Have you heard of the Bue Ocean Strategy? The concept was introduced in 2005 by W. Chan Kim and Renee Mauborgne in their book Blue Ocean Strategy.
Picture the ocean – vast, uncharted, and full of potential. This is the market. Now, divide the ocean into two categories – uncharted blue ocean and bloody red ocean.
Red Oceans are all of the industries that already exist. Every current niche and product. These oceans are red because they’re bloody from all the competition. They’re teeming with sharks competing on things like price, features, benefits, etc.
Blue Oceans are the uncharted areas where competition has not yet struck. These oceans are wide open for new industries and innovative products. Blue Oceans are open for business without immediate fear of competition.
As a Beauty Entrepreneur, you want to swim in a Blue Ocean – aka you want to operate entirely outside of the competition. Suppose you sell a skincare product in a Blue Ocean. In that case, it won’t matter that everyone and their sister is selling a similar product because your point of differentiation is so far outside of the common areas of competition that you won’t have any direct competitors.
How to Build a Blue Ocean
The four primary ways to create a blue ocean are to raise, reduce, eliminate, and create.
Raise: Raise the standard for some aspect of the product or industry so far above the competition that others can’t keep up. An example of this is when Apple released the iPhone in 2007. It was so far ahead of the competition (with the first touchscreen phone) that Apple was able to thrive on the technology for nearly a decade.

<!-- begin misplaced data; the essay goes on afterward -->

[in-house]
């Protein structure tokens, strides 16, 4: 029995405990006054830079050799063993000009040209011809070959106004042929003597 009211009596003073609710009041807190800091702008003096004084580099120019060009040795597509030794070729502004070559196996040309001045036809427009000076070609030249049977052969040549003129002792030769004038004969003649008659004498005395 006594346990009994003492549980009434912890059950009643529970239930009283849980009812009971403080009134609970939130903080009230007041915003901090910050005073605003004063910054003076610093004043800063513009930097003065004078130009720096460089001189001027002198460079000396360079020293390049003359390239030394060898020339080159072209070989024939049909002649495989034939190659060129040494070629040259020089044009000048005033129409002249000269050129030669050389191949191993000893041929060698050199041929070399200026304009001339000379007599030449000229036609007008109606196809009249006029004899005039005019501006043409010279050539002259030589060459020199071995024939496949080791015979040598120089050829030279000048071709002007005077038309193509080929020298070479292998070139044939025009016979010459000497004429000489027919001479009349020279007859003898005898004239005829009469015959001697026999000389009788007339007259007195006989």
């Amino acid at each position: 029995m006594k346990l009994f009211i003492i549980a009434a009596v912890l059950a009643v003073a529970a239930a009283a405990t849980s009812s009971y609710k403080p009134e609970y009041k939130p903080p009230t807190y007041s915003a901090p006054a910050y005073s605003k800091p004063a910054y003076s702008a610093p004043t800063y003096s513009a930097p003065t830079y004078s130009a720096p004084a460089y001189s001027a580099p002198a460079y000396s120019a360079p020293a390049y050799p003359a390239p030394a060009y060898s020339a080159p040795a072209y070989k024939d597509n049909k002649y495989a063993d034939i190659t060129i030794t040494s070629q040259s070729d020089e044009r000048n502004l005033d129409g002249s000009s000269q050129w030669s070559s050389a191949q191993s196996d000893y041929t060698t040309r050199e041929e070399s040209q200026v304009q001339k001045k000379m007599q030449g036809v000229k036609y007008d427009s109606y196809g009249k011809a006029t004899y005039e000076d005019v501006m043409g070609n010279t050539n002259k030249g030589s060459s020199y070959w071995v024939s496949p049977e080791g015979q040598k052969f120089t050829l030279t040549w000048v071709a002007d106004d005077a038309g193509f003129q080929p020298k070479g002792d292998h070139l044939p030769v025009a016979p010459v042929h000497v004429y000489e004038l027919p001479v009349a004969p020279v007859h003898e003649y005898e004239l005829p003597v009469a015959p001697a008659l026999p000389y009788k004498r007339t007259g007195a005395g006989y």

Reduce: Reduce some element of a given niche or product. Environmentally savvy brands do this regularly, striving to reduce their carbon emissions, use of plastic, and overall impact on the planet. SkinnyGirl created a Blue Ocean by significantly reducing the calories in alcohol in their Skinny Cocktails and Skinny Wine collections.
Create: Create a new niche, feature, or an entirely new industry. In 2001 when Napster launched their music streaming service, they created a Blue Ocean with a new industry. And even though Napster was subsequently taken down, it changed the face of the music industry for good and paved the way for Spotify and Apple Music.
Eliminate: Eliminate some component(s) of the industry to either streamline processes or be more attractive to consumers. Tesla does this exceptionally well by bypassing traditional sales models and selling directly to consumers. By avoiding dealerships and other middlemen, Tesla can better control their sales funnels and manufacturing times.
However you choose to create a Blue Ocean strategy, be careful not to get too comfortable. Eventually, the competition will catch up – as was the case with Apple. After coasting on the iPhone’s success for nearly a decade, they stopped being the most cutting-edge brand. Apple is still competitive, but they’re no longer in a Blue Ocean. It’s bloody and red like the rest of the industry.
Blue Oceans don’t stay Blue forever.
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